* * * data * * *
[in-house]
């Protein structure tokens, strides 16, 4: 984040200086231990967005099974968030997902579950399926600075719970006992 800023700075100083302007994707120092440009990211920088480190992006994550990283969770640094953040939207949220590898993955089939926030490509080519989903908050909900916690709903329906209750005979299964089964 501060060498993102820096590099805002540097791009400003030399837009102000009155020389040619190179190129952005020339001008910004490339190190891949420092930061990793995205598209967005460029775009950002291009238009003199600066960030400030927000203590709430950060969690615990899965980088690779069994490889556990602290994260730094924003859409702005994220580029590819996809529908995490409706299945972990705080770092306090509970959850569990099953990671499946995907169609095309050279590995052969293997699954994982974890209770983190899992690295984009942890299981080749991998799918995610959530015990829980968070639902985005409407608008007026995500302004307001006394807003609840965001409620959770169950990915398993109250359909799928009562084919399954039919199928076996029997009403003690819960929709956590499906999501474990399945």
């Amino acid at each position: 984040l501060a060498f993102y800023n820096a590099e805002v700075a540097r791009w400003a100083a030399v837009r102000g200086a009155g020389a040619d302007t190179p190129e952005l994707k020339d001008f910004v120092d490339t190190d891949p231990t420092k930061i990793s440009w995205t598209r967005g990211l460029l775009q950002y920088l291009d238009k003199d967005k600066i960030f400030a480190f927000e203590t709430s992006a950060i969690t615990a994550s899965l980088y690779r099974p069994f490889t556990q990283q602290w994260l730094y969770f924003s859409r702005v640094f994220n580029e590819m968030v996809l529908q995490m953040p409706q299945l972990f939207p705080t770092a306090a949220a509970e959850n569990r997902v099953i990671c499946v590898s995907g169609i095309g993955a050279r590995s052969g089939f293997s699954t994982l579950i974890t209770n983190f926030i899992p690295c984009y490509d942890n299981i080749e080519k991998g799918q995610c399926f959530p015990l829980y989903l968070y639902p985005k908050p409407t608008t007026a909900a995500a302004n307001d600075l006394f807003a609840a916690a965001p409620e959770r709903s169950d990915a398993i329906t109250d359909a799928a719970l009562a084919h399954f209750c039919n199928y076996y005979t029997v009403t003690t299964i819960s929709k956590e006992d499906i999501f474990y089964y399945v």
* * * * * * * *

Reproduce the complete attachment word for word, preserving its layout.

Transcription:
[in-house]
């Protein structure tokens, strides 16, 4: 984040200086231990967005099974968030997902579950399926600075719970006992 800023700075100083302007994707120092440009990211920088480190992006994550990283969770640094953040939207949220590898993955089939926030490509080519989903908050909900916690709903329906209750005979299964089964 501060060498993102820096590099805002540097791009400003030399837009102000009155020389040619190179190129952005020339001008910004490339190190891949420092930061990793995205598209967005460029775009950002291009238009003199600066960030400030927000203590709430950060969690615990899965980088690779069994490889556990602290994260730094924003859409702005994220580029590819996809529908995490409706299945972990705080770092306090509970959850569990099953990671499946995907169609095309050279590995052969293997699954994982974890209770983190899992690295984009942890299981080749991998799918995610959530015990829980968070639902985005409407608008007026995500302004307001006394807003609840965001409620959770169950990915398993109250359909799928009562084919399954039919199928076996029997009403003690819960929709956590499906999501474990399945």
């Amino acid at each position: 984040l501060a060498f993102y800023n820096a590099e805002v700075a540097r791009w400003a100083a030399v837009r102000g200086a009155g020389a040619d302007t190179p190129e952005l994707k020339d001008f910004v120092d490339t190190d891949p231990t420092k930061i990793s440009w995205t598209r967005g990211l460029l775009q950002y920088l291009d238009k003199d967005k600066i960030f400030a480190f927000e203590t709430s992006a950060i969690t615990a994550s899965l980088y690779r099974p069994f490889t556990q990283q602290w994260l730094y969770f924003s859409r702005v640094f994220n580029e590819m968030v996809l529908q995490m953040p409706q299945l972990f939207p705080t770092a306090a949220a509970e959850n569990r997902v099953i990671c499946v590898s995907g169609i095309g993955a050279r590995s052969g089939f293997s699954t994982l579950i974890t209770n983190f926030i899992p690295c984009y490509d942890n299981i080749e080519k991998g799918q995610c399926f959530p015990l829980y989903l968070y639902p985005k908050p409407t608008t007026a909900a995500a302004n307001d600075l006394f807003a609840a916690a965001p409620e959770r709903s169950d990915a398993i329906t109250d359909a799928a719970l009562a084919h399954f209750c039919n199928y076996y005979t029997v009403t003690t299964i819960s929709k956590e006992d499906i999501f474990y089964y399945v």